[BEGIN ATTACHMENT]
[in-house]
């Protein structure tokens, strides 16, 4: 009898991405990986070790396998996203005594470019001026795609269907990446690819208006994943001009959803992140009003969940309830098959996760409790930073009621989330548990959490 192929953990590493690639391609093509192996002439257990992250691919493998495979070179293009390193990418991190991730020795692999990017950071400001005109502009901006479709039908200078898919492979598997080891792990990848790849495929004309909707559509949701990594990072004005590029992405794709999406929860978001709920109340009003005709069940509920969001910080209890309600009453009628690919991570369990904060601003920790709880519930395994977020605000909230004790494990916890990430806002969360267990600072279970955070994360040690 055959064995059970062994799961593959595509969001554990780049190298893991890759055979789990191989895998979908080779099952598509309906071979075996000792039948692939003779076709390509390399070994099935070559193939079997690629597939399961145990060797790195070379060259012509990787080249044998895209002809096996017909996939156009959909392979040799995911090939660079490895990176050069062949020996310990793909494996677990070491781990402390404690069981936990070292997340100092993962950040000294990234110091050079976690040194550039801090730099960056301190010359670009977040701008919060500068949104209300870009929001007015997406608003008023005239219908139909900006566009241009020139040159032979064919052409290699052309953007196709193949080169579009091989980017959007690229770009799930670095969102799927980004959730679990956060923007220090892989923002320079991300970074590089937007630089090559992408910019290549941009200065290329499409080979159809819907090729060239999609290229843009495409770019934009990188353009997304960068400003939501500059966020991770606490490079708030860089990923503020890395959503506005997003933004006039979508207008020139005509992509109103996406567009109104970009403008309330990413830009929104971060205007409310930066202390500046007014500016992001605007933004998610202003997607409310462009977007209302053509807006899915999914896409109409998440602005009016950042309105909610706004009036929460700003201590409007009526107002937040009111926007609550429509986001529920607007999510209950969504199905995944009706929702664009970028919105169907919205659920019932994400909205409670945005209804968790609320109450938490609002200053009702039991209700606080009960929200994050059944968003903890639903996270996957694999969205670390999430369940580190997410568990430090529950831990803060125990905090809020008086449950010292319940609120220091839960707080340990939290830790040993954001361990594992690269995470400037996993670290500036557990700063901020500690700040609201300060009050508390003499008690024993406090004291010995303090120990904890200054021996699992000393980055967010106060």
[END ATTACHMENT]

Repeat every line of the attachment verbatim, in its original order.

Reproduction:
[in-house]
């Protein structure tokens, strides 16, 4: 009898991405990986070790396998996203005594470019001026795609269907990446690819208006994943001009959803992140009003969940309830098959996760409790930073009621989330548990959490 192929953990590493690639391609093509192996002439257990992250691919493998495979070179293009390193990418991190991730020795692999990017950071400001005109502009901006479709039908200078898919492979598997080891792990990848790849495929004309909707559509949701990594990072004005590029992405794709999406929860978001709920109340009003005709069940509920969001910080209890309600009453009628690919991570369990904060601003920790709880519930395994977020605000909230004790494990916890990430806002969360267990600072279970955070994360040690 055959064995059970062994799961593959595509969001554990780049190298893991890759055979789990191989895998979908080779099952598509309906071979075996000792039948692939003779076709390509390399070994099935070559193939079997690629597939399961145990060797790195070379060259012509990787080249044998895209002809096996017909996939156009959909392979040799995911090939660079490895990176050069062949020996310990793909494996677990070491781990402390404690069981936990070292997340100092993962950040000294990234110091050079976690040194550039801090730099960056301190010359670009977040701008919060500068949104209300870009929001007015997406608003008023005239219908139909900006566009241009020139040159032979064919052409290699052309953007196709193949080169579009091989980017959007690229770009799930670095969102799927980004959730679990956060923007220090892989923002320079991300970074590089937007630089090559992408910019290549941009200065290329499409080979159809819907090729060239999609290229843009495409770019934009990188353009997304960068400003939501500059966020991770606490490079708030860089990923503020890395959503506005997003933004006039979508207008020139005509992509109103996406567009109104970009403008309330990413830009929104971060205007409310930066202390500046007014500016992001605007933004998610202003997607409310462009977007209302053509807006899915999914896409109409998440602005009016950042309105909610706004009036929460700003201590409007009526107002937040009111926007609550429509986001529920607007999510209950969504199905995944009706929702664009970028919105169907919205659920019932994400909205409670945005209804968790609320109450938490609002200053009702039991209700606080009960929200994050059944968003903890639903996270996957694999969205670390999430369940580190997410568990430090529950831990803060125990905090809020008086449950010292319940609120220091839960707080340990939290830790040993954001361990594992690269995470400037996993670290500036557990700063901020500690700040609201300060009050508390003499008690024993406090004291010995303090120990904890200054021996699992000393980055967010106060």